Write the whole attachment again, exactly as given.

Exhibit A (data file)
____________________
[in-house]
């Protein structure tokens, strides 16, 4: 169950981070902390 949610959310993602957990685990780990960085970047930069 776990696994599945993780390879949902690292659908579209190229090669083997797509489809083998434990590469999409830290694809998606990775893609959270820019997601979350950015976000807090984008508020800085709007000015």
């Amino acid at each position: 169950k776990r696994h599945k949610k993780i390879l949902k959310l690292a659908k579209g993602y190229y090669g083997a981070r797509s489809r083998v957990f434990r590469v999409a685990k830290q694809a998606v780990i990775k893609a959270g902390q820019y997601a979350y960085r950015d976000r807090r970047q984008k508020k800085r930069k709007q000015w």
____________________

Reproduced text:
[in-house]
């Protein structure tokens, strides 16, 4: 169950981070902390 949610959310993602957990685990780990960085970047930069 776990696994599945993780390879949902690292659908579209190229090669083997797509489809083998434990590469999409830290694809998606990775893609959270820019997601979350950015976000807090984008508020800085709007000015």
């Amino acid at each position: 169950k776990r696994h599945k949610k993780i390879l949902k959310l690292a659908k579209g993602y190229y090669g083997a981070r797509s489809r083998v957990f434990r590469v999409a685990k830290q694809a998606v780990i990775k893609a959270g902390q820019y997601a979350y960085r950015d976000r807090r970047q984008k508020k800085r930069k709007q000015w």